But I’ll admit it is endlessly frustrating to me to see people blame ANY tool, because if you blame someone else for your problems, you are giving away your own responsibility/ability to get things right (that’s the problem with any “blame game”). If you “get” analytics, you can thrive in any tool. If your analytics culture is broken, you WILL fail in any tool- as I’ve seen recently with even the simplest Google Analytics implementations.
    You asked “If the overwhelming majority of companies that use a given platform use it poorly…shouldn’t we shine a critical light on the platform rather than blaming the users”
    Because my role means most implementation that comes across my desk from most any vendor is broken, I have a skewed view of which platforms perform poorly- in my view, they all do. Depressing, I know, but I have yet to see the idiot-proof analytics tool. Even more depressing, I suspect if the idiot-proof analytics tool DID exist, there would still be a significant number who did not use the tool “right” (which is to say, using the data in a valuable way). The key issue is definitely not JUST the problem of implementation difficulties, the problem of tool complexity, or the problem of lack of valuable analysis. It’s all of the above. Let’s fix whichever parts we can.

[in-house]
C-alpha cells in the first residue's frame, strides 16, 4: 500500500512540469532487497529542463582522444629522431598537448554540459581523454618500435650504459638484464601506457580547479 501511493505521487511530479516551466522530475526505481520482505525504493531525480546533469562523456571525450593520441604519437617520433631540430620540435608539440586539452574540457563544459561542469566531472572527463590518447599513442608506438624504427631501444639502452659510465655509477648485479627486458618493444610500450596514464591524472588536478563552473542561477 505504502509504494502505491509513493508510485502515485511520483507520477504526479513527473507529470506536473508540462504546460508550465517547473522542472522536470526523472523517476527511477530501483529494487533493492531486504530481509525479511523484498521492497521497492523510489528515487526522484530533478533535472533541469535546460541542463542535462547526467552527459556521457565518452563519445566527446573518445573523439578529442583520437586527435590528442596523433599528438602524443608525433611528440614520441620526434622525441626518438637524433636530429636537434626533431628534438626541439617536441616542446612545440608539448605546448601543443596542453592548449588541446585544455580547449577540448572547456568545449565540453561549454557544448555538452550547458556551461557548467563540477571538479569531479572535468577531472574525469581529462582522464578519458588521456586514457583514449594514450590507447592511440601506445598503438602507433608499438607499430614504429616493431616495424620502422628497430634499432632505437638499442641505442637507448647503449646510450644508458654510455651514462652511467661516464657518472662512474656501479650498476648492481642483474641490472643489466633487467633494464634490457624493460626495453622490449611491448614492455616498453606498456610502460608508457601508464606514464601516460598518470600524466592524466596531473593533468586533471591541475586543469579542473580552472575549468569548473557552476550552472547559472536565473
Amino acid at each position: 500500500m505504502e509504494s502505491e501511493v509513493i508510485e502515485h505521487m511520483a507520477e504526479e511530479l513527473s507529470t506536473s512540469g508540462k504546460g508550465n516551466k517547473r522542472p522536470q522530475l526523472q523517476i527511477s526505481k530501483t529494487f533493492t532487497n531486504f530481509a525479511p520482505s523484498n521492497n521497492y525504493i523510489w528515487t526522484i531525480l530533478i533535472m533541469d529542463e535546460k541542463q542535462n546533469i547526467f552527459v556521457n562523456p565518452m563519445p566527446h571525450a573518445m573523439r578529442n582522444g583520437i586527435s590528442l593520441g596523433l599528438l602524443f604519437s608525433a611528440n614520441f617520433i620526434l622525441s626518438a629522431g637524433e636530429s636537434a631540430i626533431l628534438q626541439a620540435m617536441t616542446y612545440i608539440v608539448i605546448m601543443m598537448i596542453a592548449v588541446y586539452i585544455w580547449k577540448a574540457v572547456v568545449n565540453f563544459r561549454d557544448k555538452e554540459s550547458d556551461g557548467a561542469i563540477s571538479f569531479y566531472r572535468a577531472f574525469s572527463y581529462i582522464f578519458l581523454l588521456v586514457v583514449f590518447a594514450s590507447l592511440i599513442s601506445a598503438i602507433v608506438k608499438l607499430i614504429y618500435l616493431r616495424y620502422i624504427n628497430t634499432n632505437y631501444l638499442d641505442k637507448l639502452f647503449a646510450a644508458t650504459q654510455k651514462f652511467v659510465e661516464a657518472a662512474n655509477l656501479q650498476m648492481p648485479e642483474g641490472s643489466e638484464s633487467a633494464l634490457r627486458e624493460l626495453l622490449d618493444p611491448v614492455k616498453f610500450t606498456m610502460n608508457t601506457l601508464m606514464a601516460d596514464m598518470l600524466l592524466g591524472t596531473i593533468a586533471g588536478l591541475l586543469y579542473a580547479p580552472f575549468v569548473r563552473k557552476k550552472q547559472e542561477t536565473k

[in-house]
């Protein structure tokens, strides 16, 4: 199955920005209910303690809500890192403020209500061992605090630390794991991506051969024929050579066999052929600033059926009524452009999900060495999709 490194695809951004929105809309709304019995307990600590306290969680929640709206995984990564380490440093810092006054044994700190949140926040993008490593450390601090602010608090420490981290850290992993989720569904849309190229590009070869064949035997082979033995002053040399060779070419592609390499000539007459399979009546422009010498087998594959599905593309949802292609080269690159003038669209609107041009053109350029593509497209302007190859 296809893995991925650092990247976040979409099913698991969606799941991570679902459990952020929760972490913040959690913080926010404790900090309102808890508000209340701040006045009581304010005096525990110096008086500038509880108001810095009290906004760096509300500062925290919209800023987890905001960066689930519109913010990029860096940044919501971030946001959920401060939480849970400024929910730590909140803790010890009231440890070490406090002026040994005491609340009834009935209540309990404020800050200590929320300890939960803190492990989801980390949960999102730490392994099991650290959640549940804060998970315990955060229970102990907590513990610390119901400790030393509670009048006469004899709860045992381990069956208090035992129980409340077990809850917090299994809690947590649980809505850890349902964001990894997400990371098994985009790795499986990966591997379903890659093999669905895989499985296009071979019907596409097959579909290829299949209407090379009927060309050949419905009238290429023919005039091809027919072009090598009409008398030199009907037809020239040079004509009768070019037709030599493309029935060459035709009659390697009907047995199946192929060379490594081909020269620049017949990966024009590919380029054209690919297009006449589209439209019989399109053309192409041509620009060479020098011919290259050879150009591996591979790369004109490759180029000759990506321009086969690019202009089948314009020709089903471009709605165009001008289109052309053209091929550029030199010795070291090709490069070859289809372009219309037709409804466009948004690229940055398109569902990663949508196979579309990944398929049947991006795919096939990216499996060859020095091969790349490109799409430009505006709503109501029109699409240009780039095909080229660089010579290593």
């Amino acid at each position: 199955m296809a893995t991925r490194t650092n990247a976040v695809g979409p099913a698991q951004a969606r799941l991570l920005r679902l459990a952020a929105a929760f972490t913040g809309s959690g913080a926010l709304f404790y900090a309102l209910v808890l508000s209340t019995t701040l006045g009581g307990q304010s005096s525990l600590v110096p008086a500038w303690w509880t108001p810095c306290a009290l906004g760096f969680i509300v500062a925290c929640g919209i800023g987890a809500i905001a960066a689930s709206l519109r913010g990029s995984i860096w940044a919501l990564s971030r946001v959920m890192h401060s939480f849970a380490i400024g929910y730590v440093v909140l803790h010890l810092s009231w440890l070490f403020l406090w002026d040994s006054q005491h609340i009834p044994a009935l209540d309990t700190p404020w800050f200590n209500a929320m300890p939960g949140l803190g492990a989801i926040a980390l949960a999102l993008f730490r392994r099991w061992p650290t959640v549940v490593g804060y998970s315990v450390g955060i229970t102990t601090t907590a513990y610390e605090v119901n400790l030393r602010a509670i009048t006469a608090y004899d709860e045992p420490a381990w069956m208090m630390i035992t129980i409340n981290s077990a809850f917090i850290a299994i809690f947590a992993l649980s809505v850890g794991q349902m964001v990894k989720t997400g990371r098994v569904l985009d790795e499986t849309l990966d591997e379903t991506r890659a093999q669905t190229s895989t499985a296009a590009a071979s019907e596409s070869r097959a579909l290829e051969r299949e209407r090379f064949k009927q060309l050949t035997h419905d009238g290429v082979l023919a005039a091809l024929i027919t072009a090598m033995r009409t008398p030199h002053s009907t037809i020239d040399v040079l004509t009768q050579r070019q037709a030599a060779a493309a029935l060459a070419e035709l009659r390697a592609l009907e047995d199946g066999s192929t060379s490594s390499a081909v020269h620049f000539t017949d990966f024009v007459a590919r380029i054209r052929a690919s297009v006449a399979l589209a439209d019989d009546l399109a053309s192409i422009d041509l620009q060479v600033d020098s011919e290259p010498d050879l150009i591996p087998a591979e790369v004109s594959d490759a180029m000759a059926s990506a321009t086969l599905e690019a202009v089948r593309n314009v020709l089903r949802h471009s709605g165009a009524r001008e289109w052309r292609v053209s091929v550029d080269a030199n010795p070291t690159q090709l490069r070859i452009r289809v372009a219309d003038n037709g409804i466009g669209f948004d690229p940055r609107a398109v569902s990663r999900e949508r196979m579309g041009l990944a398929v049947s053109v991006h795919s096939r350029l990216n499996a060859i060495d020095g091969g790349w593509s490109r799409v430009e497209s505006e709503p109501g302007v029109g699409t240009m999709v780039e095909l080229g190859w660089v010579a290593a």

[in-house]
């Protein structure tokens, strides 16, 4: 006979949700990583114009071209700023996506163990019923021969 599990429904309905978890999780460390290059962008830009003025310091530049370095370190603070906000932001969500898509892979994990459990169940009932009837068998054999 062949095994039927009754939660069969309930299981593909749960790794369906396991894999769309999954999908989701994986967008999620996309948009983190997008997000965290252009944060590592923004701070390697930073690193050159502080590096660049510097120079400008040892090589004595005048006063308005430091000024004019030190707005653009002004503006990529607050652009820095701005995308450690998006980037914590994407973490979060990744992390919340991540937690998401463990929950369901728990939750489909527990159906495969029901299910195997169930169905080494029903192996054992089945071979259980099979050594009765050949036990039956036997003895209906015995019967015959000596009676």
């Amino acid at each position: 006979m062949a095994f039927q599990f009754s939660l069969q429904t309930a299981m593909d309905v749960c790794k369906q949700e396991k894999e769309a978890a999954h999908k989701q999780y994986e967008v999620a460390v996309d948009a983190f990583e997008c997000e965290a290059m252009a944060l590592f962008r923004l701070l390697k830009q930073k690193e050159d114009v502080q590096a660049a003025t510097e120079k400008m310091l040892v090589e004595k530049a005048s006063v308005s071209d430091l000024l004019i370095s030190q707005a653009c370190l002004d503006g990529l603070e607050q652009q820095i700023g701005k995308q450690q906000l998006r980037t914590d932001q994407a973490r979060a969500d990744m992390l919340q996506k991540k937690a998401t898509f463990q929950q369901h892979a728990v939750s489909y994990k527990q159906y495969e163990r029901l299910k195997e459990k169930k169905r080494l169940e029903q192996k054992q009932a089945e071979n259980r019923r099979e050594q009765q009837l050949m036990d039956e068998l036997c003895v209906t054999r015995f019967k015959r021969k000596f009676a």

2. Thanks for the thoughtful comment, Jenn! I was admittedly playing the blame game a bit, which isn’t where I like to be. I hope I was, at least a little, pointing the finger at myself and “we” (the analytics practitioners) for being enablers of some of messiness that architectural decisions made many years ago by the different technology platforms have now wrought.